Volume 81, Issue 8 November 2, 2001
ENTERTAINMENT

Variety spices up new music releases

Digital filmmaking finds Omaha connection

by Heidi A. Schaefer

What is cooler? Old school vintage or new school vanguard? When it comes to filmmaking the two are meeting and competing in the digital age. Digital video, the new kid on the motion picture block, is challenging film reels to a showdown.
Two digital projects have premiered in Omaha this fall. Movie watchers and moviemakers are trying to blend the best of both with reverence and foresight, remembering the magic of tangible classic celluloid while experimenting with the ease of high-tech. News gatherers are discovering territory that could not be reached without the more compact cameras.
Jim Fields, a University of Nebraska-Omaha English professor, directed, edited and marketed a digital movie from his small den. “Plain Living” premiered Oct. 13 at the Rose Blumpkin Performing Arts Center. Creighton Fine Arts Professor, the Rev. Don Doll, S.J. released his digital news documentary at the Skutt Student Center Tuesday.
“Plain Living” originated with a lot of motivation and a vision that could only be made possible with the invention of digital technology.
“I always wanted to make a movie, so I started studying all the new digital equipment and realized that I could,” Fields said.
Fields said he felt so enthusiastic about his project that he took up two more teaching jobs to raise money for the equipment while writing his screenplay.
The digital technology is only about two years old. “Five years ago I could not have made this project,” Fields said.
Doll’s in-depth documentary “Jesuit Journeys” that travels to India and Rome could not have been made without digital video.
“It would have never happened. It’s just too painful to use a 40- pound camera and spend $40,000 on it,” Doll said.
Digital is a new process of recording live action that is saved on a computer chip instead of visual imprints on strips of film. The difference is staggering.
“You can record for hours and immediately playback a scene. With film you have to stop every 10 minutes to reload and you can’t see what you shot until the next day in a theater,” Fields said.
The appearance of digital film differs from the classic look and could rival its dominance in Hollywood and broadcast because of its many benefits. Fields and Doll believe there will always be room for both.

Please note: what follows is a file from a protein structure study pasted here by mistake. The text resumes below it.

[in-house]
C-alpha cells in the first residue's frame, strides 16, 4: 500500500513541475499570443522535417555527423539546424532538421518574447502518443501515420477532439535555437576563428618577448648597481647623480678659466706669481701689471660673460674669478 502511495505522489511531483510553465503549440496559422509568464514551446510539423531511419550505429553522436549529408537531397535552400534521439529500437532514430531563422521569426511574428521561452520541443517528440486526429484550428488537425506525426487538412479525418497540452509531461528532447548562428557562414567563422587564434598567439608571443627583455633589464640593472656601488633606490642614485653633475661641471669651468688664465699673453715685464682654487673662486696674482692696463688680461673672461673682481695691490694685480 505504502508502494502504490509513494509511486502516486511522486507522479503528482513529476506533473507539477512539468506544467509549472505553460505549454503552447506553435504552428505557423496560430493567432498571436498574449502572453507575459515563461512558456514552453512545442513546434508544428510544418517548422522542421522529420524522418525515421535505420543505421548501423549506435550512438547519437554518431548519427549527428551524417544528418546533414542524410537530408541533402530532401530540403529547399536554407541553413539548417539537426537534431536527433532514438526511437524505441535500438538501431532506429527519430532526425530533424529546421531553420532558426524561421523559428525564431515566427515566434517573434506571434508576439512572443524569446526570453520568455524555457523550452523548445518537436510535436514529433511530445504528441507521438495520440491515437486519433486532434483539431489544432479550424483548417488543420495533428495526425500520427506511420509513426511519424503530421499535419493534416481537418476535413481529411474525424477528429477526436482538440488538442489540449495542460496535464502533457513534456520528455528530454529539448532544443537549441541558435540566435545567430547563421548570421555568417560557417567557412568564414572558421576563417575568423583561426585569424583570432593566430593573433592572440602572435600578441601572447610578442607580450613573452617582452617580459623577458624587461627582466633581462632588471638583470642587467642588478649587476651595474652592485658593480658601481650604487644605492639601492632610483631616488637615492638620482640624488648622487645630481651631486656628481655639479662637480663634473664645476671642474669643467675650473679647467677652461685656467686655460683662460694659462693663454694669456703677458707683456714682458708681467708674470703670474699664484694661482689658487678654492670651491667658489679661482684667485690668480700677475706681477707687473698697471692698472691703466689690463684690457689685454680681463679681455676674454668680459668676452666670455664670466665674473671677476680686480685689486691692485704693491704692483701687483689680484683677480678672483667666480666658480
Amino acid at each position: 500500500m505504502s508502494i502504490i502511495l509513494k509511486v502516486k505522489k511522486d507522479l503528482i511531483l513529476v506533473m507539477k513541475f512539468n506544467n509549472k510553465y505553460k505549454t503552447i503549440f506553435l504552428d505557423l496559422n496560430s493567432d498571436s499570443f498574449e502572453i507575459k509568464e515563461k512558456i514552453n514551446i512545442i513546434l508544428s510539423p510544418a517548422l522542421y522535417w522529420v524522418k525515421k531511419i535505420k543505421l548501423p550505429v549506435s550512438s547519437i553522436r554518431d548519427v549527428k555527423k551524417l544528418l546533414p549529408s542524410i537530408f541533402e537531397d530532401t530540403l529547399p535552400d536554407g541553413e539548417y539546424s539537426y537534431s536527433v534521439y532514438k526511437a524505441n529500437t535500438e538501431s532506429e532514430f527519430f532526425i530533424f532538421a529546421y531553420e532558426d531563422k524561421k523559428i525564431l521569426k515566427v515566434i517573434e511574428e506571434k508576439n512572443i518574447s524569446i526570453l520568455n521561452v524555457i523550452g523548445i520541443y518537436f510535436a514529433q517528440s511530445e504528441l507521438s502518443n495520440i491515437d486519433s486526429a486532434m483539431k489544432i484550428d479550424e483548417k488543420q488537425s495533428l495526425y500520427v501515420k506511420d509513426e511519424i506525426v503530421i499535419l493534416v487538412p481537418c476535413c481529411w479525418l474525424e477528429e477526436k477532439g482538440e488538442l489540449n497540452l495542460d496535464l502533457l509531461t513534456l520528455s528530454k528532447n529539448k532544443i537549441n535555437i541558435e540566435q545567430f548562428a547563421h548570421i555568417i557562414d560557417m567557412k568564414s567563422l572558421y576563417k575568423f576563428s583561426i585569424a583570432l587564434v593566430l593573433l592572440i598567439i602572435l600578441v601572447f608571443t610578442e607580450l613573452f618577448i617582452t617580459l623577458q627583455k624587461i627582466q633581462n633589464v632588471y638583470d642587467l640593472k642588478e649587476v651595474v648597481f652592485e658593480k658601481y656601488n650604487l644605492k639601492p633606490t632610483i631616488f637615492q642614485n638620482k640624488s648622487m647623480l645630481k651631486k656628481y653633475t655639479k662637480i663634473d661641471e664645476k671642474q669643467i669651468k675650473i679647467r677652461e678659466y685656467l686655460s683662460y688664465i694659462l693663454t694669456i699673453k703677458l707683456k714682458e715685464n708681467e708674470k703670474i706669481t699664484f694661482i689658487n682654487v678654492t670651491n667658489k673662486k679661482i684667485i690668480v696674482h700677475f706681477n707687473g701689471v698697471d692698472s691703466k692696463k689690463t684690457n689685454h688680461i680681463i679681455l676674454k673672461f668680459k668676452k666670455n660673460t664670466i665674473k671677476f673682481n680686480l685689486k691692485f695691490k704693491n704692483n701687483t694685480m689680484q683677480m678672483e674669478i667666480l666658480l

“Bigger movie projects will always be in film because it has a very unique look that is essential to the movie. But we’ll be seeing more movies in digital. For example, the new George Lucas movie was all done digitally,” Fields said.
Even though the updating is advantageous, for the news world the change comes with apprehension.
“Networks have so much money invested in current equipment that digital won’t completely over take regular video,” Doll said.
From the digital camera, images are transferred through an Apple invention called FireWire into Macintosh computers and pieced together using Final Cut Pro Software. The innovation won Apple the 2001 Primetime Emmy Engineering Award and provided Fields with an instant editing ability. Fields believes the ease and access of digital filmmaking will turn more movie ideas into completed films.
“We’ll see more low budgets done this way, but the good stuff will still come from strong core skills in writing and acting,” Fields said.
Doll said he was also concerned with the quality of the product, but with digital, it is the stuff of the professionals.
“I didn’t want to make a home movie, but digital is all broadcast quality,” Doll said. “News studios don’t want to send a cameraman, a reporter, a producer and an editor on every assignment. They can save a ton on costs just sending one person and a digital camera.”
Doll noted that mobility changed what stories were covered. He knew a reporter who went to Rwanda to interview survivors of the genocide. He was much more discreet, without a large camera and crew.
“The authorities would have immediately stopped him. He would have never been able to film any of it,” Doll said. “The possibilities are really exciting.”
Doll is currently teaching video editing/photography and promoting “Jesuit Journeys.”
Fields, a native Nebraskan, began his creative career as a playwright and lyricist, writing a musical called “Little Red” and the comedy/drama “Scarlet Fever.”
His next project is to edit 40 hours of digital footage into “Saving Indian Hills,” a documentary about a preservation group trying to protect the landmark theater in Omaha that was eventually torn down for a Methodist Hospital parking lot.